Hitherfield Primary School gets an Edible Playground

15 October 2014

Written by: Campaigns team

Children and young people - Focus on Streatham - Health and Wellbeing - News and announcements

Trees for Cities launches its first edible playground in Lambeth at Hitherfield Primary School in Streatham today.

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Hitherfield Primary School gets an Edible Playground

Former Blue Peter gardener and a patron of Trees for Cities, Chris Collins officially opens Hitherfield Primary School’s edible playground today.  He’s also helping the children plant 20 Cordon apple trees while school governors, parents and children explore the garden for the first time. 

The project, part of Trees for Cities’ Edible Playground programme, integrates outdoor learning into the school curriculum by giving city kids the chance to grow, nurture, harvest, cook and eat fruit and vegetables.   The idea is to sow a seed of interest in food and gardening into school children and hope it will grow into excitement about the food they eat, benefiting their education as well as their health and well-being.

Hitherfield Primary School has big ambitions to: 

  • expand their wildlife area
  • set up a kitchen garden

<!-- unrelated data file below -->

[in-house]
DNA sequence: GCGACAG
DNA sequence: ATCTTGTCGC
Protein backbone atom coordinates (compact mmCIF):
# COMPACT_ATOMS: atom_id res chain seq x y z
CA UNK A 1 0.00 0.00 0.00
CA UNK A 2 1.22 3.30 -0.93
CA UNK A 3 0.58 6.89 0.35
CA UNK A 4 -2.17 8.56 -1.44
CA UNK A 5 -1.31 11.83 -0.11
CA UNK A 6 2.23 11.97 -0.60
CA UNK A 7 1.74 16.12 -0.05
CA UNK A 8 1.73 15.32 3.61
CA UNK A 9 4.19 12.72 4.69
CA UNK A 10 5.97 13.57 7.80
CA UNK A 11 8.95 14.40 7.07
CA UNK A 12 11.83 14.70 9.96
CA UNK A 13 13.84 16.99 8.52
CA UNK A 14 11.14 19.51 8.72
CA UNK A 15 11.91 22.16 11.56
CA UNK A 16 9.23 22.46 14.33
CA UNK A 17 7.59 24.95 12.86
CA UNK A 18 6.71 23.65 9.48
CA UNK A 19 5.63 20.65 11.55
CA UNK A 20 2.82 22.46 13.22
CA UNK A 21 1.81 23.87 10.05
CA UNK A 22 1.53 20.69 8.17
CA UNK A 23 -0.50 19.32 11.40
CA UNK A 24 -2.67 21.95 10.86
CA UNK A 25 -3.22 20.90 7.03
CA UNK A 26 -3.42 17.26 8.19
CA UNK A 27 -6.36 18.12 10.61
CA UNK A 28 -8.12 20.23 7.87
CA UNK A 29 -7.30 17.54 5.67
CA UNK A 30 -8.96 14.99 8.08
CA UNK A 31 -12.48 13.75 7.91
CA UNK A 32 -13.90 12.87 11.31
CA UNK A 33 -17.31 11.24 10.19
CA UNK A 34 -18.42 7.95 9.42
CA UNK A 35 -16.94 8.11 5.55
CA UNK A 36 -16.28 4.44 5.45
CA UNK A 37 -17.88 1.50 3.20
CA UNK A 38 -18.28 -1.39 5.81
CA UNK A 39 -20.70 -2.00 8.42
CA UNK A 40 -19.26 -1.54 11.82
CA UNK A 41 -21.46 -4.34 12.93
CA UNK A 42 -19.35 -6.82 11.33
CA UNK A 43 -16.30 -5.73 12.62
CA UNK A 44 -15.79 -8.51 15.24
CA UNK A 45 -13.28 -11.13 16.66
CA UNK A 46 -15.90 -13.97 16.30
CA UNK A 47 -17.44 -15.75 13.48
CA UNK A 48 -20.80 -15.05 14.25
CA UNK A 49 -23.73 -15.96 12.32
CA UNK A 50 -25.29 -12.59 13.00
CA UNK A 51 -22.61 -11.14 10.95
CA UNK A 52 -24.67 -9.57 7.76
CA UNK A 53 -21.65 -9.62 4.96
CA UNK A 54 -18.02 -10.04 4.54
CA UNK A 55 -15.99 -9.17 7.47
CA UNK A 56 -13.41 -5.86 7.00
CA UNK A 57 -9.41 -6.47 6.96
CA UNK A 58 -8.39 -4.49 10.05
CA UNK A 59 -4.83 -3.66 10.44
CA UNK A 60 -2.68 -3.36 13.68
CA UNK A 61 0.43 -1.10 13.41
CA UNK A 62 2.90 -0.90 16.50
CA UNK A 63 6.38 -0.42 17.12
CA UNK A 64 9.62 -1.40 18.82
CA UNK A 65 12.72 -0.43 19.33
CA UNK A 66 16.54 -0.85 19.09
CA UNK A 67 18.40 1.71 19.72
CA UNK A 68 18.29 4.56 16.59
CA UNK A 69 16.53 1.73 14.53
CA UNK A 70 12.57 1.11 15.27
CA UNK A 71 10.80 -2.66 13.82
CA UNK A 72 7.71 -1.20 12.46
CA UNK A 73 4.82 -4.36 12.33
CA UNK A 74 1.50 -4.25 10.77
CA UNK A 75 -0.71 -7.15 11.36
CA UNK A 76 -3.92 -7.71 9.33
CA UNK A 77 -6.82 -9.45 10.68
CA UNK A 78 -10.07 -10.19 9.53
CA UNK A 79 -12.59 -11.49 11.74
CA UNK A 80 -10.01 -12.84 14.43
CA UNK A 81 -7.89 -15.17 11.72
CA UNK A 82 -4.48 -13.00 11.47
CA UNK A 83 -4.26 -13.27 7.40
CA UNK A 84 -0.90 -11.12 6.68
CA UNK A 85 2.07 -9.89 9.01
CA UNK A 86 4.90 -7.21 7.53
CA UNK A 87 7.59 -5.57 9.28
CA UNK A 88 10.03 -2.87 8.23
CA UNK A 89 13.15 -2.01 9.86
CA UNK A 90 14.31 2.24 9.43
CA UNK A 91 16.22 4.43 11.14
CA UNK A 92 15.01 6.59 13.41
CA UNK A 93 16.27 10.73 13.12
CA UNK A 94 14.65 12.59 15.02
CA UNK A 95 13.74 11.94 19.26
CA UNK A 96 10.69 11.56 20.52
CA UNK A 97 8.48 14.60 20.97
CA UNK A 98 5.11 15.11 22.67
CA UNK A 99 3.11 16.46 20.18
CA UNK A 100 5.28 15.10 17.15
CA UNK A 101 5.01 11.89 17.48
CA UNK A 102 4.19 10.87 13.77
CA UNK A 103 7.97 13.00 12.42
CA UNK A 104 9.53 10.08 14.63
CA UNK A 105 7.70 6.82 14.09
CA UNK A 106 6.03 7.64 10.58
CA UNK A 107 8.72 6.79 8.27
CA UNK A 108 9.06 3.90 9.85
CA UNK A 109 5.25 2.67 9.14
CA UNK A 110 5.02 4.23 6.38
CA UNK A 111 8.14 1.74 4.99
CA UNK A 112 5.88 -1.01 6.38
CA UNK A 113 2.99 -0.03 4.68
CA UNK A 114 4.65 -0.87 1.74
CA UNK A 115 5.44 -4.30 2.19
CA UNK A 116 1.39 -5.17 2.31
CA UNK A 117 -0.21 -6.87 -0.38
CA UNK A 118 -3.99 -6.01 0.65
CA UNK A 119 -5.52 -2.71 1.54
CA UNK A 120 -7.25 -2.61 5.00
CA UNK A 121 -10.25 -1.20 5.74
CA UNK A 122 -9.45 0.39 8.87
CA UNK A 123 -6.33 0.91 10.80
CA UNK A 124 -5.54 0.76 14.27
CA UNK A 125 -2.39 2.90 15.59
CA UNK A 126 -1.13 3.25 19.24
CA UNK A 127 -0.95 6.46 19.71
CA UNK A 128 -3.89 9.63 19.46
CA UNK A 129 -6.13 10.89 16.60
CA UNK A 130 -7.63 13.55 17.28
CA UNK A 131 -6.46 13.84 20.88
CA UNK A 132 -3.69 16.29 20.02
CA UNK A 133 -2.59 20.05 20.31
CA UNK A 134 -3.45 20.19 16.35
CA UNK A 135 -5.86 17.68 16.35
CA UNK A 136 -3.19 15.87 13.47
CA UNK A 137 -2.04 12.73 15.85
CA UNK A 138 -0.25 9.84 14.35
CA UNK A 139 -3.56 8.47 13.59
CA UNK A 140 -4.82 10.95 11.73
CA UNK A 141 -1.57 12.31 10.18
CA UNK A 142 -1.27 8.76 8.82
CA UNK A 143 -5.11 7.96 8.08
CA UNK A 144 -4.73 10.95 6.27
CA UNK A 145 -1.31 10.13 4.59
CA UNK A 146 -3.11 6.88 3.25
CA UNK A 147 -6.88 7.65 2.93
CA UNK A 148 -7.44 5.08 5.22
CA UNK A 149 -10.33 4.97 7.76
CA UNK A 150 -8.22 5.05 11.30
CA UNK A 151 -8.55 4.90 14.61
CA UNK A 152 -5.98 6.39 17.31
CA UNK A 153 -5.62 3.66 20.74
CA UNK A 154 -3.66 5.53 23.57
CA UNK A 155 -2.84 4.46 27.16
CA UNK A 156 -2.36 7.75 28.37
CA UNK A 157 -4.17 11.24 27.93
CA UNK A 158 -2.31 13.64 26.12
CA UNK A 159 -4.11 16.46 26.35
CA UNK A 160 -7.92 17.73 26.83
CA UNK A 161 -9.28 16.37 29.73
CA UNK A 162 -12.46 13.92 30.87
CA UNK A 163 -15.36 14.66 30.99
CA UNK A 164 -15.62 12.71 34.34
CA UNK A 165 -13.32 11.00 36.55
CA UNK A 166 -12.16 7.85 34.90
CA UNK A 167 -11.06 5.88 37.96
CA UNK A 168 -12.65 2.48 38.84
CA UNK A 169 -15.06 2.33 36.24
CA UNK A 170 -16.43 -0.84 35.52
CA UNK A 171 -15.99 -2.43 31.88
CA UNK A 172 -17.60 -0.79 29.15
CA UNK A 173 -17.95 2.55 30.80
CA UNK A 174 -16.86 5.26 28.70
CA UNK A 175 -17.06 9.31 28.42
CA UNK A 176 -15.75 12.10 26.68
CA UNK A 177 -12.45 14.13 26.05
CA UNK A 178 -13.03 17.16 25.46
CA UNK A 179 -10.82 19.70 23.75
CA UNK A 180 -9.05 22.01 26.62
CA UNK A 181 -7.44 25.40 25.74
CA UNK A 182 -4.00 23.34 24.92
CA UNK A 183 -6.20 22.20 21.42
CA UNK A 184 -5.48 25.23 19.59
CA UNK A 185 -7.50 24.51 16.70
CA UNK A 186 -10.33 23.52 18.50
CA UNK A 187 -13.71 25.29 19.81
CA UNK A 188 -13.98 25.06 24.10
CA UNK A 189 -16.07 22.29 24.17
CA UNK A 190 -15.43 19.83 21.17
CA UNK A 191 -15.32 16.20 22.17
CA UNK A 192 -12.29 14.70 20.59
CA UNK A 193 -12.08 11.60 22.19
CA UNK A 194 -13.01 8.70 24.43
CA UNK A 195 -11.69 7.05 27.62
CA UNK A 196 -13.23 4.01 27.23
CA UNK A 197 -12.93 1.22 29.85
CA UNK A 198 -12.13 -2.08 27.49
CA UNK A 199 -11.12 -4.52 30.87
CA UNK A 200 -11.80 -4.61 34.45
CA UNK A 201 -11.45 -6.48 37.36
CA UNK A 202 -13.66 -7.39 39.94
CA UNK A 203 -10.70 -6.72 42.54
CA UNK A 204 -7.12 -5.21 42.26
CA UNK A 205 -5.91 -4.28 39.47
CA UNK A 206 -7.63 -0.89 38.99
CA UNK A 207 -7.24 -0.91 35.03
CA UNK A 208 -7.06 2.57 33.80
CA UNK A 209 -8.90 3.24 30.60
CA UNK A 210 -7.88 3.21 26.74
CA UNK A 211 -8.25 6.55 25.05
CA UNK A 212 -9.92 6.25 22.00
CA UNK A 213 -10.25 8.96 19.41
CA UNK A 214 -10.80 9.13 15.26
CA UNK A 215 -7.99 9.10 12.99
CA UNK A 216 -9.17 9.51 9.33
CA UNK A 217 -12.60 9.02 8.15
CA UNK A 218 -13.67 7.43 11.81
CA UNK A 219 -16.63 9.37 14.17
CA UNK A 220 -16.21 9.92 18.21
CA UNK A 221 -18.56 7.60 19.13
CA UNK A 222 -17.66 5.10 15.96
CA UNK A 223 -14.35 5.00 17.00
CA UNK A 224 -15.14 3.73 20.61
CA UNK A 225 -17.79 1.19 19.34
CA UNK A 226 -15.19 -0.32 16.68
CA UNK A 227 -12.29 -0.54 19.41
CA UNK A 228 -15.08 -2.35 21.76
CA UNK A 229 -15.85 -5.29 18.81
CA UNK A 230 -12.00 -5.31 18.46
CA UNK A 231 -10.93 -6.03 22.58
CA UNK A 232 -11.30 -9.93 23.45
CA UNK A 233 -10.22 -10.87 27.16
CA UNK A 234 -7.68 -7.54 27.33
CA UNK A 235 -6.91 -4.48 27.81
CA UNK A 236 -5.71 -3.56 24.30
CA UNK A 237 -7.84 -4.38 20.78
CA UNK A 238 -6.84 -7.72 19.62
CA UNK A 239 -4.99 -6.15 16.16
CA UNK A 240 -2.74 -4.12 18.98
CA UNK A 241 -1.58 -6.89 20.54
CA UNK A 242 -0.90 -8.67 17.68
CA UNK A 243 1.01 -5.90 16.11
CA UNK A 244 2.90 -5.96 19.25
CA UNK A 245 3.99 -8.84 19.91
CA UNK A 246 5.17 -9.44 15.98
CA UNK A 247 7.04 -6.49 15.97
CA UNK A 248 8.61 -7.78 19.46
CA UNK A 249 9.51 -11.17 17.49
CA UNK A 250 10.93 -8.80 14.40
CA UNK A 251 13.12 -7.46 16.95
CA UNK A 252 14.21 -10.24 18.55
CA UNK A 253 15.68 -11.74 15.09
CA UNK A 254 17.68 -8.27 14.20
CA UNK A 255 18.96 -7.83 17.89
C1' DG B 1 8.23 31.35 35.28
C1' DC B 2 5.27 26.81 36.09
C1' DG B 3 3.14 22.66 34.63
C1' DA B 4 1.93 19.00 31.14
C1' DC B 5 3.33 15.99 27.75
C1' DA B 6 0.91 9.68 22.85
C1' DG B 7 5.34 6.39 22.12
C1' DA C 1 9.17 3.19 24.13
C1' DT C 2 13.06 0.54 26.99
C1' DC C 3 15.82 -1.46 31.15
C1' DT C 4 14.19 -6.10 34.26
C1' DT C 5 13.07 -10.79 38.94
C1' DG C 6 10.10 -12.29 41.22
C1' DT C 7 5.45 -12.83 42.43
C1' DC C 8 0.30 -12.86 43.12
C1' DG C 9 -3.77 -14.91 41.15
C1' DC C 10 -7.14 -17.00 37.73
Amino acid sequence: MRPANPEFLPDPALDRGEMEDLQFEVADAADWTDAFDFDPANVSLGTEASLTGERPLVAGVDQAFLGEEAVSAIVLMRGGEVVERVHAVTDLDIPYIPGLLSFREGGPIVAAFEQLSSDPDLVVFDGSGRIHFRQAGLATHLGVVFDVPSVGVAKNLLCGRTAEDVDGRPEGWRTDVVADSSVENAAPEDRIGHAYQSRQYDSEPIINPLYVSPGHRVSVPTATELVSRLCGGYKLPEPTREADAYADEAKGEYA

• and maybe even have some livestock

They are also hope to support and inspire other schools in the borough to take on similar projects.

Ambitions this big, don’t come cheap, so the fact the community is firmly behind them has been key to getting this project off the ground. Supporters include:

  • Marsh UK
  • Goldman Sachs
  • Nicholas Bacon Charitable Trust
  • Streatham Action Group (supported by the Mayor of London).  
  • London Door Company
  • Brooks estate agents in Streatham
  • B&Q (West Norwood branch).

Chris Ashley-Jones, Head of Hitherfield Primary school says, “Since the start of the Edible Playground, the children are far more interested in food and growing.  Over the last 6 months, the whole school community has been busy raising funds to build a fantastic food growing space for the children and community.  We are excited to celebrate this amazing achievement and developing our plans for integrating the space into all areas of school learning and life”. 

Sharon Johnson, Chief Executive of Trees for Cities says, “Edible Playgrounds engage children with nature and gets them excited about the food they eat. Many children have never experienced food growing firsthand, but by providing them with the opportunity to go outside and garden, even just once a week, we’ll give them an understanding about food, where it comes from and how to make healthy food choices, which will last a lifetime.”

With 2,000 primary schools in London alone, this is only the beginning!

Want an Edible Playground at your school?  Find out how you can make it happen!  

Questions?  Email Jenny Hindson at jenny@treesforcities.org.

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